To wind the movement, a key is fitted to the protruding squared off axle (winding arbor) of the fusee and the fusee is turned. The pull of the fusee unwinds the chain off the barrel and back onto the fusee, winding the mainspring.
The gear on the fusee drives the movement's wheel train, usually the center wheel. There is a ratchet between the fusee and its gear (not visible, inside the fusee) which prevents the fusee from turning the clock's wheel train backwards while it is being wound up. In quality watches and many later fusee movements there is also a maintaining power spring, to provide temporary force to keep the movement going while it is being wound. This type is called a going fusee. It is usually a planetary gear mechanism (epicyclic gearing) in the base of the fusee "cone") which then provides turning power in the opposite direction to the 'winding up' direction therefore keeping the watch or clock running during winding. Most fusee movements include a 'winding stop' mechanism to prevent the mainspring and fusee from being wound up too far, possibly breaking the chain. As it is wound, the fusee chain rises toward the top of the fusee. When it reaches the top, it presses against a lever, which moves a metal blade into the path of a projection sticking out from the edge of the fusee. As the fusee turns, the projection catches on the blade, preventing further winding."



 The first fusees used gut cords, but by around 1650, you start to see chains appear. Making fusee chians was a specialty job in the watchmaking world, requiring really good eyesight and hand-eye coordination.
John Harrison used a fusee, supplemented by a remontoire in his marine chronometers.
 I have seen my watchmaker repair a fusee chain. He worked with a microscope (as he does for Accutrons) and his trick for getting the spacing between the chain plates correct was to assemble them with a piece of paper in between them, and then burning the paper out when complete.





One day, I WILL have a nice vintage working fusee pocket watch...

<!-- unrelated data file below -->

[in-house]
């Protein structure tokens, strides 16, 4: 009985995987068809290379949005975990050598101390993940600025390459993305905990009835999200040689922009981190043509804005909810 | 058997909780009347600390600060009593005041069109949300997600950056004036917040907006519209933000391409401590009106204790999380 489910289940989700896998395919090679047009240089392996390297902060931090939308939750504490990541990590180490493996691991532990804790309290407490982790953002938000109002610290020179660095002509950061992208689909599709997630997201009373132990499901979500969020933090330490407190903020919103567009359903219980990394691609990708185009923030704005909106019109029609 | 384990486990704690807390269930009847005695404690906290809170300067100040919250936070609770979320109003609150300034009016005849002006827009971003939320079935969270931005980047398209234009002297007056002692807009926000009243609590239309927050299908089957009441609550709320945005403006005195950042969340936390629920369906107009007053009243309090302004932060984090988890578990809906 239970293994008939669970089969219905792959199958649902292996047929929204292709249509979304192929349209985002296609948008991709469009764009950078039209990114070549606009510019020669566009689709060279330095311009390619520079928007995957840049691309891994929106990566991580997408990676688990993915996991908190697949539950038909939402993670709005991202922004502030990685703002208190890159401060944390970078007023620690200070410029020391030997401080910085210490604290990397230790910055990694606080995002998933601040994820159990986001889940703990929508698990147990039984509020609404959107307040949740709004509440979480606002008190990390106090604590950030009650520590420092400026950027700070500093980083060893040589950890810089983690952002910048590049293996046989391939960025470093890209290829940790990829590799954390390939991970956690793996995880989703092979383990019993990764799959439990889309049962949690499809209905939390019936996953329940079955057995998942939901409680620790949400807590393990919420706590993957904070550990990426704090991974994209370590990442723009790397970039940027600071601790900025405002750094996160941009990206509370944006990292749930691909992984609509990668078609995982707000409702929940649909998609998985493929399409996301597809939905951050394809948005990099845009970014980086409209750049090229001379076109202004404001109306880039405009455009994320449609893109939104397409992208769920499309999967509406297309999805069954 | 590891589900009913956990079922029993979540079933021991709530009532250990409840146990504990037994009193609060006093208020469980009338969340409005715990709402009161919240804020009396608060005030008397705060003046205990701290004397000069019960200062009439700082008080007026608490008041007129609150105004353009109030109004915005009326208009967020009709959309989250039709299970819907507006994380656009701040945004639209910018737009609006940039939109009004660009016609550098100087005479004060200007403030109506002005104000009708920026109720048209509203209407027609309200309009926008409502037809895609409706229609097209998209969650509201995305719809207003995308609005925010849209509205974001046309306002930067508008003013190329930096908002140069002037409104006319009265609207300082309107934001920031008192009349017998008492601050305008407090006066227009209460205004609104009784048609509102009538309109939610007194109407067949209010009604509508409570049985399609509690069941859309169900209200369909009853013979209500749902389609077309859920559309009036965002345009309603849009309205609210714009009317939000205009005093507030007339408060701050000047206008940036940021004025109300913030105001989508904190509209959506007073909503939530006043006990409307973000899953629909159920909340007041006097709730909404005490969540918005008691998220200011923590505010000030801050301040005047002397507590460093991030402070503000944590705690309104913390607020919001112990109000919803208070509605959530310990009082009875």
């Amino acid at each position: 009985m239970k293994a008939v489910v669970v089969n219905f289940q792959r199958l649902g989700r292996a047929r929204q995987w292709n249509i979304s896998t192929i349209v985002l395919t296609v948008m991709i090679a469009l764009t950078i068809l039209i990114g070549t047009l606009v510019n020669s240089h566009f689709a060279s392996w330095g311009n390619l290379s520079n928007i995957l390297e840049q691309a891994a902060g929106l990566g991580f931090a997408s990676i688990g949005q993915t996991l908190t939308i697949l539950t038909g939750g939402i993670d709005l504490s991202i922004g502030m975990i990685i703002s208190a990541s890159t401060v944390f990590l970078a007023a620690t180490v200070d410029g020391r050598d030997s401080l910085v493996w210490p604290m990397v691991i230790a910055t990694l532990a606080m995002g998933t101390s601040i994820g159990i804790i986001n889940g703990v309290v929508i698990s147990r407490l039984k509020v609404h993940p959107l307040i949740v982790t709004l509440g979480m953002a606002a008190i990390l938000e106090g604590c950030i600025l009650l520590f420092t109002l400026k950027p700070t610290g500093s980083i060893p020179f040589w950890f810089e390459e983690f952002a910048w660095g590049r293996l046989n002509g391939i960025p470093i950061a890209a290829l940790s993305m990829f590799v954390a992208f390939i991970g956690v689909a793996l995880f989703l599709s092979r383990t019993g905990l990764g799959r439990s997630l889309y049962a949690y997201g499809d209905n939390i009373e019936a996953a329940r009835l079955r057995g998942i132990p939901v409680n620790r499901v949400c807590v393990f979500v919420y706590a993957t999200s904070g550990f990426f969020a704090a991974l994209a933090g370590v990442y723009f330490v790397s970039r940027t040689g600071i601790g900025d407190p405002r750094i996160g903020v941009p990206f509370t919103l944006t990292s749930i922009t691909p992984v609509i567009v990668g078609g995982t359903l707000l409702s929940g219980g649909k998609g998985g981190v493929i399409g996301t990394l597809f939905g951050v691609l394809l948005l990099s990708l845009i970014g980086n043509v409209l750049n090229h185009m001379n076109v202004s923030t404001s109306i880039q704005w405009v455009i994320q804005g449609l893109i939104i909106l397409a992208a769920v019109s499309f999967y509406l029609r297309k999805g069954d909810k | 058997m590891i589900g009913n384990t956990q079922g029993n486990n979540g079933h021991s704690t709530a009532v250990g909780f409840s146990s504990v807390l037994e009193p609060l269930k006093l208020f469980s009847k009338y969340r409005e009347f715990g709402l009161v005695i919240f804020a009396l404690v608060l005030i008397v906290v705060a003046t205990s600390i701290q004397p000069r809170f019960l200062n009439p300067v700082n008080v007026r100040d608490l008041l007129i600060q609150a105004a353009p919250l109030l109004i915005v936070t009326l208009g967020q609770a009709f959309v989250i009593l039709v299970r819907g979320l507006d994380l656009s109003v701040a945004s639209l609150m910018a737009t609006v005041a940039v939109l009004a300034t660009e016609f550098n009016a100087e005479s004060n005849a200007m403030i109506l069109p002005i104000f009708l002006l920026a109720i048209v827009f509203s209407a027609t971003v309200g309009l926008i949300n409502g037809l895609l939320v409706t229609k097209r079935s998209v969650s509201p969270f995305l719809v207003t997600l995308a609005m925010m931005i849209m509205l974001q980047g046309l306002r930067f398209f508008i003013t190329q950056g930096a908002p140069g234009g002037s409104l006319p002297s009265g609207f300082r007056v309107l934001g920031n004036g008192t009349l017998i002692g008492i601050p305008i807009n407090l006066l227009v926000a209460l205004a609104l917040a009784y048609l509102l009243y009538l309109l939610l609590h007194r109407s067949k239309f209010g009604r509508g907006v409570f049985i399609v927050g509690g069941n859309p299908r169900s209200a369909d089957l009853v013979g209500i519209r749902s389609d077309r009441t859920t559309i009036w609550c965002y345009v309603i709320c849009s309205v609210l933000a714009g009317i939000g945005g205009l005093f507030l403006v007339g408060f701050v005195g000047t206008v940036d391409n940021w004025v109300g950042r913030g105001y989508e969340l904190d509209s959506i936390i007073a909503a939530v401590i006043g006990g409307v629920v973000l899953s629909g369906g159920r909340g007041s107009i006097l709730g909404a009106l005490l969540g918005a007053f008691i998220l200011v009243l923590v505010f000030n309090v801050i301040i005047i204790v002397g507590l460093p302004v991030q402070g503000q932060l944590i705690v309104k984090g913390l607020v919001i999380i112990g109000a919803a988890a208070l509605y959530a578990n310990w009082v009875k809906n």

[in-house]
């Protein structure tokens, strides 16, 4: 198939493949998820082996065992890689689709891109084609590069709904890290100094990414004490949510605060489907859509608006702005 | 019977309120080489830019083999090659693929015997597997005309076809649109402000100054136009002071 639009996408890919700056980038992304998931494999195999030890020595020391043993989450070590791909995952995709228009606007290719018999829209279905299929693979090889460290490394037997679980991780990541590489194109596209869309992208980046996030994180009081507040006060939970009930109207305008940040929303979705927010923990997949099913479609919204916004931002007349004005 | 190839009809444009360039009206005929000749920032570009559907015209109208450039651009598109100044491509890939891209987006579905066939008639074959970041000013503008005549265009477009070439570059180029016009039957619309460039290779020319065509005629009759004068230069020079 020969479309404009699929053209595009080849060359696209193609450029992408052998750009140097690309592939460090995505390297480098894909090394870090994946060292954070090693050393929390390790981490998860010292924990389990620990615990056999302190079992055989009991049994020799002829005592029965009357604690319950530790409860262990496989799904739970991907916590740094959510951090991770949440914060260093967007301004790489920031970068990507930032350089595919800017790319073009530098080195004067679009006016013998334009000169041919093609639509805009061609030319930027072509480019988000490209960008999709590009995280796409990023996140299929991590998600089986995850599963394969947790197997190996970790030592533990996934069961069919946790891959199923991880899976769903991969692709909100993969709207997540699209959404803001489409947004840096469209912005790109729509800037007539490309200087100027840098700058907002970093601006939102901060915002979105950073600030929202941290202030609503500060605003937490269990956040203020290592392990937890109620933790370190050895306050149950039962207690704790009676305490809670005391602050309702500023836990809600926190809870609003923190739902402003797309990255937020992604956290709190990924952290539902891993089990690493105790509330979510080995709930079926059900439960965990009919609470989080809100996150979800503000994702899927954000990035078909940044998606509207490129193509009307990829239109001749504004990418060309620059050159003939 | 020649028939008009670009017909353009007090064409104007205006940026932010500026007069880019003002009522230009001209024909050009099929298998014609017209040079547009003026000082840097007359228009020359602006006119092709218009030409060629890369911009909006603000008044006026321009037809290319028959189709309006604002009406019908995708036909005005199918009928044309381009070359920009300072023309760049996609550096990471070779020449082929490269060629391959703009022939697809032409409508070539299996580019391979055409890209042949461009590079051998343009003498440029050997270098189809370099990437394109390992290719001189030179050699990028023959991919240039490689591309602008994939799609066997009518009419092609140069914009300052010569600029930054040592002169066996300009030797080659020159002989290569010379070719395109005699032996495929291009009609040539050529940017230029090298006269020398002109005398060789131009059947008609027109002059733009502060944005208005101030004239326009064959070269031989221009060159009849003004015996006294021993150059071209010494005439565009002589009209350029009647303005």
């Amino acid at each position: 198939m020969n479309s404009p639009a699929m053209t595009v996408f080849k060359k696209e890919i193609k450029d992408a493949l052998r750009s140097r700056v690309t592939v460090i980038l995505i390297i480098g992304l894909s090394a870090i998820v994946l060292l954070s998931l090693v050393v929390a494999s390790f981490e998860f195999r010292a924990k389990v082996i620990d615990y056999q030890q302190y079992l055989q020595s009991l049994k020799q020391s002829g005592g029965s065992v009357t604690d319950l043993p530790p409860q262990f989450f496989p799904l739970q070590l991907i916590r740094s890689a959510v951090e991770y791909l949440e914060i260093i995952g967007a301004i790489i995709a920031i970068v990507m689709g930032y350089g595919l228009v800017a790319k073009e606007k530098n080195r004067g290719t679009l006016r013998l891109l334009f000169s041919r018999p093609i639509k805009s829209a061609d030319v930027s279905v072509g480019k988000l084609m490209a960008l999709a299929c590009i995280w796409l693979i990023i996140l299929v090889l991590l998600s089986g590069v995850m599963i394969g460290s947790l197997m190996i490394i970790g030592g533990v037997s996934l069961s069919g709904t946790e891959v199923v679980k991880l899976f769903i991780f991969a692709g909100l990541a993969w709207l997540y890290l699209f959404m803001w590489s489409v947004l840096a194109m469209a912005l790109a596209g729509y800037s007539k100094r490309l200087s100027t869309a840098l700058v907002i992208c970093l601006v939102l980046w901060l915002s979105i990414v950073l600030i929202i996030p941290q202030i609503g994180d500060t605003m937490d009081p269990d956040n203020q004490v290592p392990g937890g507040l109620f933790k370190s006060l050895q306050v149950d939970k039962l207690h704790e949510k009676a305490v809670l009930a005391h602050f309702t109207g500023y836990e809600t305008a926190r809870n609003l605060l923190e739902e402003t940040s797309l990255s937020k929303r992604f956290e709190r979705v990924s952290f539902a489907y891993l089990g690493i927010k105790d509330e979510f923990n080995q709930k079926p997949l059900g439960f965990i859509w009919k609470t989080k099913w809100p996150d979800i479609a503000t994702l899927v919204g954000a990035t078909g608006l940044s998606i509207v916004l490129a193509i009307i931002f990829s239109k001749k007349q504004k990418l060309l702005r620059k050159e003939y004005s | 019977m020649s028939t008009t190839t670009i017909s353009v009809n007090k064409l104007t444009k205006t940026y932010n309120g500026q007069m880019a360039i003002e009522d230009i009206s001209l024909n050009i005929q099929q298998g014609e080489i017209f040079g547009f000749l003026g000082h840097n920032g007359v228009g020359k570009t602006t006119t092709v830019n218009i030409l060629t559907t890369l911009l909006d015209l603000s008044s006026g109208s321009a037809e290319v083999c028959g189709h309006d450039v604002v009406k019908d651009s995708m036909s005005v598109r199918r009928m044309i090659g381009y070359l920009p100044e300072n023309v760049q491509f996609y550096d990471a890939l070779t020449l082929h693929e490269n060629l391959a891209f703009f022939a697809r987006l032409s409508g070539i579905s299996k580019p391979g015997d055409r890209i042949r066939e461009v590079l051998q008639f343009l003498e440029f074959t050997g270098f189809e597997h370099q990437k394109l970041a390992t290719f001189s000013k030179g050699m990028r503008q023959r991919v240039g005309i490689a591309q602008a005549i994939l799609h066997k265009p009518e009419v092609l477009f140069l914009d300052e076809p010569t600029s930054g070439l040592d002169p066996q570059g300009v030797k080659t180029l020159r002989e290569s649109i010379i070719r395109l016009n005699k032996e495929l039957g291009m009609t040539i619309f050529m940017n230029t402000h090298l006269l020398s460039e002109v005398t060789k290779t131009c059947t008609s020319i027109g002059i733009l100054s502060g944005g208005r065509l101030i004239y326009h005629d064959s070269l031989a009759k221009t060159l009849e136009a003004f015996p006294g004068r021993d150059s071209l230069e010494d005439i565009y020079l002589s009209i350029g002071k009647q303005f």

Cheers
Harold

Isochronism is the name for the adjustment that nowadays is done in movements to address the problem the fusee solved. Isochronism means the rate of the escapement will vary only slightly (or not at all)
across the full wind/unwind cycle of the mainspring.
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Mechanism Man
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« Reply #5 on: January 24, 2009, 12:18:51 am »

Reading that description Hac, just makes me realise that people have been very clever and very ingenius for a very, very long time.
The silicone chip may well be the pinnacle of mans achievments, but a good mechanical watch movement still knocks it into a cocked hat.
Long live the sound of a ticking, clanking device.   
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HAC
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HAC_N800
« Reply #6 on: January 24, 2009, 06:25:58 am »

Indeed!.. (Although I would add movements that hummmmmm... There's something very specail about Accutron tuning fork movements)

Cheers
Harold
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K. D. R. Tempus
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What could possibly go wrong?


« Reply #7 on: January 27, 2009, 06:49:59 am »

I'll see your Cabestan and raise you a Quenttin.

http://jacobandco.com/quenttin1.htm

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von Corax
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Prof. Darwin Prætorius von Corax


« Reply #8 on: January 27, 2009, 07:16:45 am »

All together now: "Oooohhh...  Shocked"
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HAC
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HAC_N800
« Reply #9 on: January 28, 2009, 11:28:16 pm »

Concord is coming out with something at Basel this year, calling it the C1-Quantum Gravity. Not sure what it'll look like in the final form, but from the hints at the website, sure looks unique..

http://www.c1-quantum.ch/

Cheers
Harold
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SaintSeptum
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« Reply #10 on: February 02, 2009, 07:33:50 am »